UK tourism

The growth of tourism in the UK
Almost all UK tourism used to be domestic – British people holidaying in the UK. Only the wealthy and privileged were able to go abroad. Domestic holidays can be
cheap or expensive. Camping costs little but staying in good quality hotels cost more than similar ones in other countries.

Domestic tourism grew quickly in the 1950s and 1960s as the growing UK economy provided higher pay and more time off work. Having an annual holiday became common. UK seaside holidays peaked in the early to mid-1970s, with 40 million visitors annually. In the 1980s, Britain’s seaside resorts declined as package holidays abroad grew in
number and affordability. Tourist started going to Spain as it was cheaper and has better weather than the UK. Hotels in the UK were forced to survive by housing the homeless during the 1980s, decreasing their reputation even more.

In the UK, it earns over £80 billion every year from tourism and leisure. The UK attracts 27.7 million overseas visitors who spend over £13 billion of the £80 billion. Restaurants and hotels contributed £20 billion and £16 billion respectively.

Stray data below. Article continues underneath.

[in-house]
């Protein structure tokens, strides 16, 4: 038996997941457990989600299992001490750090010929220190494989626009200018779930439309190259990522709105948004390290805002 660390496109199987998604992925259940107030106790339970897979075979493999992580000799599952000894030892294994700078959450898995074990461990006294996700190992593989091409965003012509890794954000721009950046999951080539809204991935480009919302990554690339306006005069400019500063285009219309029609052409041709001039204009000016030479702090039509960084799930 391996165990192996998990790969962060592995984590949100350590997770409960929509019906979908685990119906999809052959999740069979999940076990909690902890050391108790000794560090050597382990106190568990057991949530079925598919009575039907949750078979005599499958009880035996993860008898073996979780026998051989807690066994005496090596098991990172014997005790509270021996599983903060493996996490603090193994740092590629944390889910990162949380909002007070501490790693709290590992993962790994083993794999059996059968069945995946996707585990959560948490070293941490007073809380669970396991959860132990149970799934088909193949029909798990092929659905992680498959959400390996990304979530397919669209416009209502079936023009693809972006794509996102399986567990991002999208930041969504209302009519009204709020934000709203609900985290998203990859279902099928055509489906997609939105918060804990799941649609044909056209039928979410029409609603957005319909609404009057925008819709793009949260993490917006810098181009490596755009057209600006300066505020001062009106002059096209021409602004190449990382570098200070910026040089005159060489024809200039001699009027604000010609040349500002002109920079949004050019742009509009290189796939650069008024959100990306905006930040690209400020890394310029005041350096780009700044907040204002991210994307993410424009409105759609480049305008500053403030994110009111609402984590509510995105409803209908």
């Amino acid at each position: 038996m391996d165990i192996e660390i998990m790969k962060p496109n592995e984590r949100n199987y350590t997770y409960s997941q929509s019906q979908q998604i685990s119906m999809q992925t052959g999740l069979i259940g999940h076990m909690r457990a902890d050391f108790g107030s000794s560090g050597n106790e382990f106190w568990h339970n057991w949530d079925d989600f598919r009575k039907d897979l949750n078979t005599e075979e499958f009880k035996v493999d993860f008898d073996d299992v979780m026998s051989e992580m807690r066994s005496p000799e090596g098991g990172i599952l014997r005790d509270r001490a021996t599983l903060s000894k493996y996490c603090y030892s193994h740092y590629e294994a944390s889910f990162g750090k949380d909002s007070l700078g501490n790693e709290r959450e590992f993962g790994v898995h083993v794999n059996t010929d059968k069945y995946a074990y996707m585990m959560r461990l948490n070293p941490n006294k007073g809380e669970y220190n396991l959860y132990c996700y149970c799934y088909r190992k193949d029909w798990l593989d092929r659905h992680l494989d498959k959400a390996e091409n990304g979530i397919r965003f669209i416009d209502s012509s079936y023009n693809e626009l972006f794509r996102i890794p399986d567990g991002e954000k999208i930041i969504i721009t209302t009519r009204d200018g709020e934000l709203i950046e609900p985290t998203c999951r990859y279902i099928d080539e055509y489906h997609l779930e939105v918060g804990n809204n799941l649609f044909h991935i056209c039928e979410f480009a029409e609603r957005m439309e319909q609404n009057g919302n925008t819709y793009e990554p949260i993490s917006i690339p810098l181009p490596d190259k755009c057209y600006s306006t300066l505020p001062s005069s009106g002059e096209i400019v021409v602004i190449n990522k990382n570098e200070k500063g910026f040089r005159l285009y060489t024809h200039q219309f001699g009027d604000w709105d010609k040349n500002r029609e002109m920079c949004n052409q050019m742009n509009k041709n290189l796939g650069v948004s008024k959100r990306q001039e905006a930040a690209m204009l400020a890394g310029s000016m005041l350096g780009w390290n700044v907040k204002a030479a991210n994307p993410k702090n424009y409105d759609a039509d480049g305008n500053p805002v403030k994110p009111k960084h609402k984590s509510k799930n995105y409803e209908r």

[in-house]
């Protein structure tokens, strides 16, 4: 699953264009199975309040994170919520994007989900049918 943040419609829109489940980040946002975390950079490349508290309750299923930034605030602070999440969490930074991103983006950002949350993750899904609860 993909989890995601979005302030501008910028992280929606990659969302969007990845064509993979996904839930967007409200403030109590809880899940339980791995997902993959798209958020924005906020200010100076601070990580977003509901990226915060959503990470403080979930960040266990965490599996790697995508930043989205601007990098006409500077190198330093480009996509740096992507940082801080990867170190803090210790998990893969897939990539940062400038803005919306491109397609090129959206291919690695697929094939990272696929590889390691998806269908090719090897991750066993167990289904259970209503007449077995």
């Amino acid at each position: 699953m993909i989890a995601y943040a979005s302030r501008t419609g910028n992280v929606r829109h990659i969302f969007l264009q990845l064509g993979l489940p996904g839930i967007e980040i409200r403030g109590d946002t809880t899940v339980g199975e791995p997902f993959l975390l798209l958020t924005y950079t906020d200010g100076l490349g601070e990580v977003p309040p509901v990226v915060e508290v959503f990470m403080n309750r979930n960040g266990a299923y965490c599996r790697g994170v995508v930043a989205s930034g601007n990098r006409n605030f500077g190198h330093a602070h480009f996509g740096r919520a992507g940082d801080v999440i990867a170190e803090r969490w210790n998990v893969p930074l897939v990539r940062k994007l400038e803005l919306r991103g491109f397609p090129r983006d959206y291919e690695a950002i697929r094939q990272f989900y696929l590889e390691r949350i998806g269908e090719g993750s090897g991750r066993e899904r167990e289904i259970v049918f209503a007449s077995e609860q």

The Butler tourist resort life-cycle model
The powerpoint slideshow below describes the Butler model and how the stages change overtime.

Butler from donotreply16
External factors affecting UK tourism in the early 21st Century
Tourism can be limited by political and economic situations. Two key issues have caused difficulties in the early 21st century.

Terrorism – this limited the number of tourism visiting a country. This could be as a result of the tourists fear of the attack happening again or increased security checks have
led to increased waiting at airports and this can put people off from travelling.

Exchange rates and the banking crisis – currency exchange rates control value for money for tourists on holiday. In 2009 the euro was high against the pound and at one point equal to that of £1, so holidaying in France and other Eurozone countries became more expensive. At the same time, the US dollar was valued at almost two to the pound, making the USA a much more attractive holiday destination.

The banking crisis of autumn 2008 may mean people have less money to spend. People may reduce the number of holidays they take or even manage without one until the economic situation improves. On the other hand, the weaker pound should attract more foreign visitors in 2009.